Over the past few years, we have seen the commercials for Gardasil, the vaccine that protects young women ages 9-16 from four strains of the sexually transmitted human papillomavirus (HPV), including two that can lead to cervical cancer of the cervix. The vaccine hasn't quite been the success that it aimed out to be: Only 1 in 4 girls has actually received all three shots of Gardisil. Experts claim that this may be the case because Gardasil must be administered three different times over a course of 7 months, the shots themselves can be painful and the out of pocket cost can be off putting if insurance doesn't cover it ($400 bucks is a lot of money in these touchy economic times.)
And while the vaccine may not have caught on as well it could, the question still remains: Is only treating the girls counterproductive? Where is the equal opportunity for the boys?
Well, according to the New York Times that is slowly changing. Although Gardasil was approved for young men by the Food and Drug Administration (FDA) back in late 2009, there is now a trend in the vaccine being marketed towards young men. But some critics are not sure if there are enough health benefits for boys to even receive the vaccine in the first place.
Roni Caryn Rabin from the Times wrote:
With this modest benefit, many parents of boys have been reluctant to subject their sons to a relatively new vaccine simply to help curb the spread of HPV.
“You do a public service by getting your child vaccinated,” said Jane Kim, an assistant professor at Harvard School of Public Health. But as a mother of two young boys herself, she said, she is not inclined to weigh the benefits to their future sex partners: “Whether or not this vaccine can benefit my boys directly is probably my biggest concern.”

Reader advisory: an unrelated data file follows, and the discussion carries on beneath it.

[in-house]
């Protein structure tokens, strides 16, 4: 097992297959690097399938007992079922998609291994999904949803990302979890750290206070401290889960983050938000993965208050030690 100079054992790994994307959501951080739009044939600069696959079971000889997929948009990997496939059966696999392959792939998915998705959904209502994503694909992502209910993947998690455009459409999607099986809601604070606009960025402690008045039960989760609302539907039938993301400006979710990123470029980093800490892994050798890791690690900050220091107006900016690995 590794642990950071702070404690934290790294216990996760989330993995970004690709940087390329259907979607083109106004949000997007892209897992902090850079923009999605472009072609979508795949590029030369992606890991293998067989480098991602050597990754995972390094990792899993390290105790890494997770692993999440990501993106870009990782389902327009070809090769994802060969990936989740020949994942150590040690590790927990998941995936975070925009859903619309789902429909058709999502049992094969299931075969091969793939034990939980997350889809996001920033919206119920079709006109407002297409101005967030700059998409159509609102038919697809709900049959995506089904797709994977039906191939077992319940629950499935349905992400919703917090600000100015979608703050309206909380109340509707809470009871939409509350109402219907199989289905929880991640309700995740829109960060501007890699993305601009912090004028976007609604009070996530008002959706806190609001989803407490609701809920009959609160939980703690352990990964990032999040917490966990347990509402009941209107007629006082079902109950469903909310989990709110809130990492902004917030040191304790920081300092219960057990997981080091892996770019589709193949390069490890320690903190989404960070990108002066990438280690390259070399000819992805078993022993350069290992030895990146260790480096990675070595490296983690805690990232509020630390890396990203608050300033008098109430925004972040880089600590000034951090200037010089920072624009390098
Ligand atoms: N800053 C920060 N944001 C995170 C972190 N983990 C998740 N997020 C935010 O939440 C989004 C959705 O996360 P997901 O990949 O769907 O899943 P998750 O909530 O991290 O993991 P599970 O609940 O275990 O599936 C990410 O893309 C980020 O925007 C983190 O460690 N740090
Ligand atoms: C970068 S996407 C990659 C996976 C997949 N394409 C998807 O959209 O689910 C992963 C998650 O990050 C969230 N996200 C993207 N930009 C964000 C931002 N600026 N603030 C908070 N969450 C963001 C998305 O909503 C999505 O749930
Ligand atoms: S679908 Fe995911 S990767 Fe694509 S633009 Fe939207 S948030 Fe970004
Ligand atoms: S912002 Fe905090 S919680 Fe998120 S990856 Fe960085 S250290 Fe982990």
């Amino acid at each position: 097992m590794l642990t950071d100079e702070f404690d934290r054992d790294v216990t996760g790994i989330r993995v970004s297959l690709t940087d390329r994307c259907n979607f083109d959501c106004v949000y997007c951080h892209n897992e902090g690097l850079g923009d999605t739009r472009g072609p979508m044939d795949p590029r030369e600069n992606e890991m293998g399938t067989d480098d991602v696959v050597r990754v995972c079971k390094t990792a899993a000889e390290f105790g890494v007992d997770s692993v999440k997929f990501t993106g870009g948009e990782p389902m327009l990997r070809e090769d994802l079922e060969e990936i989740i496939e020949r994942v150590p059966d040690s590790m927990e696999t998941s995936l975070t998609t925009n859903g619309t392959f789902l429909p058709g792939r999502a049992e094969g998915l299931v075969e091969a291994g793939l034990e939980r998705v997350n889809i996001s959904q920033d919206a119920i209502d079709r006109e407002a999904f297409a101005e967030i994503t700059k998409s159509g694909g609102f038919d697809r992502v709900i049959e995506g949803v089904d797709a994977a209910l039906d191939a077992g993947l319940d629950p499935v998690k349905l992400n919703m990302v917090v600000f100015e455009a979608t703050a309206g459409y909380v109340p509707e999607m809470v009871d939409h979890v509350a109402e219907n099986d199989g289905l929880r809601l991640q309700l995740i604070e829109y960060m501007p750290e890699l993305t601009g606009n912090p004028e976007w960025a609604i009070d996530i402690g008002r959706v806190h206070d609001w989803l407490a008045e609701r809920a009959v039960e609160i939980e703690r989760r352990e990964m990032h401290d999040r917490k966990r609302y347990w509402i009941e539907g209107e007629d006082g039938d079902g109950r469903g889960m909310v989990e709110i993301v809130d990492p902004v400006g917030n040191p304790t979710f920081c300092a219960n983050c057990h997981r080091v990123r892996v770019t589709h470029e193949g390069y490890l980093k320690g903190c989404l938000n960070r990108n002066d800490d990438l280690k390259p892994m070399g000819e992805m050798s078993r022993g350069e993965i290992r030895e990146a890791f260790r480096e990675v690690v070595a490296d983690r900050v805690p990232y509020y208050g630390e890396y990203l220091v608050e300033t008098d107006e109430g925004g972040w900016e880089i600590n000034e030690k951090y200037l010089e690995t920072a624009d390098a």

The perception that the vaccine does little for young men has been underscored by tepid endorsements from medical organizations. Pediatricians, too, haven’t promoted the vaccine aggressively.
But current science is saying that cancers from HPV do not discriminate based on gender and that men who have sex with men (MSM) can greatly benefit from Gardasil, especially in terms of anal cancer:
Yet a growing body of evidence implicates the human papillomavirus in a wide range of equal-opportunity cancers that don’t discriminate based on gender.
HPV strains 16 and 18, which the vaccine protects against, have been linked to anal cancer, penile cancer and common cancers of the back of the throat and tonsils, where the virus can spread through oral sex.
This Gardasil debate matters to us, because HPV is the most common STI in this country and it's estimated that almost 75 percent of all men and women will have it in a lifetime. And while the vaccine hasn't been welcomed with open arms in our community for a slew of reasons, the stats are not that good for us. African-American women are twice as likely to die from cervical cancer than white women and the survival rates of anal cancer for African-American men are only 51 percent.
To learn more about HPV click here.
(Photo: Merck Frosst)